And if there was one song which stood out on the night, it was a powerful performance of Distant Satellites. It’s not a track I played very much back in 2014, but I’ve grown more appreciative of electronica in the last couple of years, so I found myself enjoying the song’s opening section with its electronic beats. But then the guys notched things up a level by swapping the electronics for real drum kits – three of them – taking the song into a more tribal vibe, with the band illuminated in swathes of red lighting. And then the coup de grace, as the guitars and bass joined in to bring the song to its climax. Sounds simple on paper, but very effective live!

Anathema - live 1

Unfortunately the band hit the dreaded curfew limit, but the venue charitably allowed them one last song, so after a tantalising few moments where it seemed like the band were about to cover the Floyd’s Shine On You Crazy Diamond, they gave us a suitably charged Fragile Dreams instead, which would have satisfied fans, old and new.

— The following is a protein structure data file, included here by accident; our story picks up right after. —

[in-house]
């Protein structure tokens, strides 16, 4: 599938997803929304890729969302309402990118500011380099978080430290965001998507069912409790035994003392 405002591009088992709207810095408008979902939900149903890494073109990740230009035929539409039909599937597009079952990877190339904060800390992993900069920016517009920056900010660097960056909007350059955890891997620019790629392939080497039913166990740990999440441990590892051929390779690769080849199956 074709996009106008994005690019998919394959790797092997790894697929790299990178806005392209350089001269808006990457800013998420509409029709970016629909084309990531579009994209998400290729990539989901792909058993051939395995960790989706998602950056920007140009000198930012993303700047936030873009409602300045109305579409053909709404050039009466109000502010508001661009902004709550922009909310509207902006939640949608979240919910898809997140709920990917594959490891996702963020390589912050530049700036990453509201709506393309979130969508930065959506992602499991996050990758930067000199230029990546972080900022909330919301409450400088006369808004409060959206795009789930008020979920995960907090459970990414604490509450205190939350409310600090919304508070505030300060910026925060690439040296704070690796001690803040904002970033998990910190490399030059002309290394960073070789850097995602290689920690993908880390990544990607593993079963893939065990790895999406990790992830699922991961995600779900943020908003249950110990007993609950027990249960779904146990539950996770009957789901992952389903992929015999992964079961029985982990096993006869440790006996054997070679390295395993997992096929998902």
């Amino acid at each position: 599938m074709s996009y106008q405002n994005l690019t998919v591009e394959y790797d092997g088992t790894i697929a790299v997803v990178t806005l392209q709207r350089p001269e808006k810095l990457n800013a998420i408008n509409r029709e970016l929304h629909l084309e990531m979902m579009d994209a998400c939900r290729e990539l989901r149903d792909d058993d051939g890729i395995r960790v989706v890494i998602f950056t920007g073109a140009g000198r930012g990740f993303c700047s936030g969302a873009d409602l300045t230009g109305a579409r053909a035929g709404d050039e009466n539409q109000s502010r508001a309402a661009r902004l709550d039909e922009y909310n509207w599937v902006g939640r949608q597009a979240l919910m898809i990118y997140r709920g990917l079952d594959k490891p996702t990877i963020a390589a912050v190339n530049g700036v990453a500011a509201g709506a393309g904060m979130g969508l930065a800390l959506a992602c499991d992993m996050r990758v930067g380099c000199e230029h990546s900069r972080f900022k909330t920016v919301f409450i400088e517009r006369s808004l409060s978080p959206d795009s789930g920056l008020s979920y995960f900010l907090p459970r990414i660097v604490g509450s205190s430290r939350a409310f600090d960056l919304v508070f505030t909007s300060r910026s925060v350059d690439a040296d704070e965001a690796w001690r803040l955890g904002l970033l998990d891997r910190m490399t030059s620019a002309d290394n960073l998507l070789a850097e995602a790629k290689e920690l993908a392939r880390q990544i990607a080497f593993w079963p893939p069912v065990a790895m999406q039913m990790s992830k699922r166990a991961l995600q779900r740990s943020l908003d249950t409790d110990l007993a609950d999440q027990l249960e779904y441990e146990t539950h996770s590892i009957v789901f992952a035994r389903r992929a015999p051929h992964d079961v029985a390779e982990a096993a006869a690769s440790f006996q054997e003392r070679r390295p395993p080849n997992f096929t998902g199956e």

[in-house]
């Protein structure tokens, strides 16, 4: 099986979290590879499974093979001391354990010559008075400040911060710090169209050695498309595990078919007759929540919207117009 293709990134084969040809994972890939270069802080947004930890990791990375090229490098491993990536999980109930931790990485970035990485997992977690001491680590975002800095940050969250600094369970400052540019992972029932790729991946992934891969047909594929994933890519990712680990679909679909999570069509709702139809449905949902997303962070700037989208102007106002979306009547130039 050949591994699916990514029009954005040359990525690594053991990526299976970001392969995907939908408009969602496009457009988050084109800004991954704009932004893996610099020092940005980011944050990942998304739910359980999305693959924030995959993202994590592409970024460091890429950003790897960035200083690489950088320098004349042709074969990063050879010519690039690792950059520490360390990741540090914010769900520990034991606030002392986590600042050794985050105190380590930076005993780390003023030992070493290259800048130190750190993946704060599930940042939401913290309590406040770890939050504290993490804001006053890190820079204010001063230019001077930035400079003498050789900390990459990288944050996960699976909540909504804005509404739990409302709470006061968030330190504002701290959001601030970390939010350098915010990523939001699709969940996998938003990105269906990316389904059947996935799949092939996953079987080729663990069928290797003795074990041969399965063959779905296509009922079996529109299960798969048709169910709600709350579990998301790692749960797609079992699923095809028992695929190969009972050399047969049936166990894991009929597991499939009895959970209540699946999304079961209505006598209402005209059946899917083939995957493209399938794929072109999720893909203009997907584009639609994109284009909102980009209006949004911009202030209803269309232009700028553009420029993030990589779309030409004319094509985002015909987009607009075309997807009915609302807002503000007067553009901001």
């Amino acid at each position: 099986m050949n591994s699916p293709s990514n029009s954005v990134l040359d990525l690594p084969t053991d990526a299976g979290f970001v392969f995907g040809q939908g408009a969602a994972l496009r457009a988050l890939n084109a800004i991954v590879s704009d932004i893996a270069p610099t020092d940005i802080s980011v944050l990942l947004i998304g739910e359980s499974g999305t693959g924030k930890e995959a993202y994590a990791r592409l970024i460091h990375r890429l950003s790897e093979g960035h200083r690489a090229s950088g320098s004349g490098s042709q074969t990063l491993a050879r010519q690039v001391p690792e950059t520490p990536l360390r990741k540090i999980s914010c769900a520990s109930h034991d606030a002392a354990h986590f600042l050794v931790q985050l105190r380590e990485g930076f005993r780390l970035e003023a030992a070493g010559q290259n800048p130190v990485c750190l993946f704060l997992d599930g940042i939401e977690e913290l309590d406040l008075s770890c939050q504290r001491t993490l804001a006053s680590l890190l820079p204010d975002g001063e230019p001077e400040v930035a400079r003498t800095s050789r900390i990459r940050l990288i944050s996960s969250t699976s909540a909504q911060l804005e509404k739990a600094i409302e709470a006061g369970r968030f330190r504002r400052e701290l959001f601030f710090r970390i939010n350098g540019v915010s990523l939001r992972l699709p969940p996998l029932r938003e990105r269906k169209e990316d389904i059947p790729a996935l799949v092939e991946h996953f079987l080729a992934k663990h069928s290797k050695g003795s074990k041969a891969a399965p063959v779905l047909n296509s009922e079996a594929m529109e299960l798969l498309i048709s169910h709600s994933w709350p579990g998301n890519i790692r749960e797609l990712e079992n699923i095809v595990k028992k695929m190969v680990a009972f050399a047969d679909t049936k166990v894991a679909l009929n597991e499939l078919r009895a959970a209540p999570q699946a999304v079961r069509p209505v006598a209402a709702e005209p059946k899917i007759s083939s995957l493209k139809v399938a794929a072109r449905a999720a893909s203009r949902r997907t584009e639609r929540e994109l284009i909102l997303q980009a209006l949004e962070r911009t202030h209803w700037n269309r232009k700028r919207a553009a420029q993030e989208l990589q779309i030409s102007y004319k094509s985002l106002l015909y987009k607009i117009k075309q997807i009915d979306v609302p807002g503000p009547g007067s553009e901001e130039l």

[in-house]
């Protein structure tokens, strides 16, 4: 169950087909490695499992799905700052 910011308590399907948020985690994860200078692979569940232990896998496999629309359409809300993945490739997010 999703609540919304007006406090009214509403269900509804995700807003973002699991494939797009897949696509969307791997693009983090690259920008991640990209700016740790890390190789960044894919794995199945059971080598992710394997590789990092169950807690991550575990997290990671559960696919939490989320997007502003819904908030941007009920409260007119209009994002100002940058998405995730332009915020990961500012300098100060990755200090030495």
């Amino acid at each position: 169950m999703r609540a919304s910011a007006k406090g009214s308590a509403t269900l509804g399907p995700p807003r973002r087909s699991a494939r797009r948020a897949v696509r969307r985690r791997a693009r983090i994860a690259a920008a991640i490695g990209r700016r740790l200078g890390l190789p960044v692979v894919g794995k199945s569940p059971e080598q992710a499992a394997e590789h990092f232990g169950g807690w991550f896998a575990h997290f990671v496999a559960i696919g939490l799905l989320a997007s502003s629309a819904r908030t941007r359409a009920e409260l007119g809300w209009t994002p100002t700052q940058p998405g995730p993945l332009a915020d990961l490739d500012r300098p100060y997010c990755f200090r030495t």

Being the first date on a new tour, there were bound to be technical glitches to deal with, and if I’m being honest, the sound mix on the night didn’t do the music justice. But despite the shortcomings, the band still managed to deliver a satisfying gig, giving it everything they had and showcasing the best of their music.

If the guys can iron out these glitches along the road, then those of you reading this and waiting to see them on a later date in the tour have a lot to look forward to.

Setlist (courtesy of Setlist.FM)                                                                                                        

San Francisco, Untouchable (Part 1), Untouchable (Part 2), Leaving It Behind, Endless Ways, Thin Air, Dreaming Light, Can’t Let Go, The Beginning And The End, Closer      Encore: Firelight, Distant Satellites, Springfield, Fragile Dreams


2 responses to “Anathema (The Garage, Glasgow – 22 September 2017) (Live review) (****)

  1. Pingback: A to Z links to reviews | Moments in Transition·

  2. Pingback: Daniel Cavanagh – Monochrome (2017) (****) | Moments in Transition·